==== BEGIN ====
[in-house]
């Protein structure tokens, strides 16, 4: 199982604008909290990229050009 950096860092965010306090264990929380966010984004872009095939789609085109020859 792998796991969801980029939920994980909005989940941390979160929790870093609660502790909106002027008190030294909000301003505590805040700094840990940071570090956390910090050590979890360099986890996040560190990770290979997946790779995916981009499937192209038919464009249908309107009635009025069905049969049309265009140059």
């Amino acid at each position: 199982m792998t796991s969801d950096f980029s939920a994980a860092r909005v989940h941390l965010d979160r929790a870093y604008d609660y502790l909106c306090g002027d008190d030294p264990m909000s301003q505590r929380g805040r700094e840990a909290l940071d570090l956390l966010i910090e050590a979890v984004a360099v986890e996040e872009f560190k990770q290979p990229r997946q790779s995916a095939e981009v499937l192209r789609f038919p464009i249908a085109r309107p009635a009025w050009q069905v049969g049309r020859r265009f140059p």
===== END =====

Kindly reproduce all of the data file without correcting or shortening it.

[in-house]
């Protein structure tokens, strides 16, 4: 199982604008909290990229050009 950096860092965010306090264990929380966010984004872009095939789609085109020859 792998796991969801980029939920994980909005989940941390979160929790870093609660502790909106002027008190030294909000301003505590805040700094840990940071570090956390910090050590979890360099986890996040560190990770290979997946790779995916981009499937192209038919464009249908309107009635009025069905049969049309265009140059």
């Amino acid at each position: 199982m792998t796991s969801d950096f980029s939920a994980a860092r909005v989940h941390l965010d979160r929790a870093y604008d609660y502790l909106c306090g002027d008190d030294p264990m909000s301003q505590r929380g805040r700094e840990a909290l940071d570090l956390l966010i910090e050590a979890v984004a360099v986890e996040e872009f560190k990770q290979p990229r997946q790779s995916a095939e981009v499937l192209r789609f038919p464009i249908a085109r309107p009635a009025w050009q069905v049969g049309r020859r265009f140059p």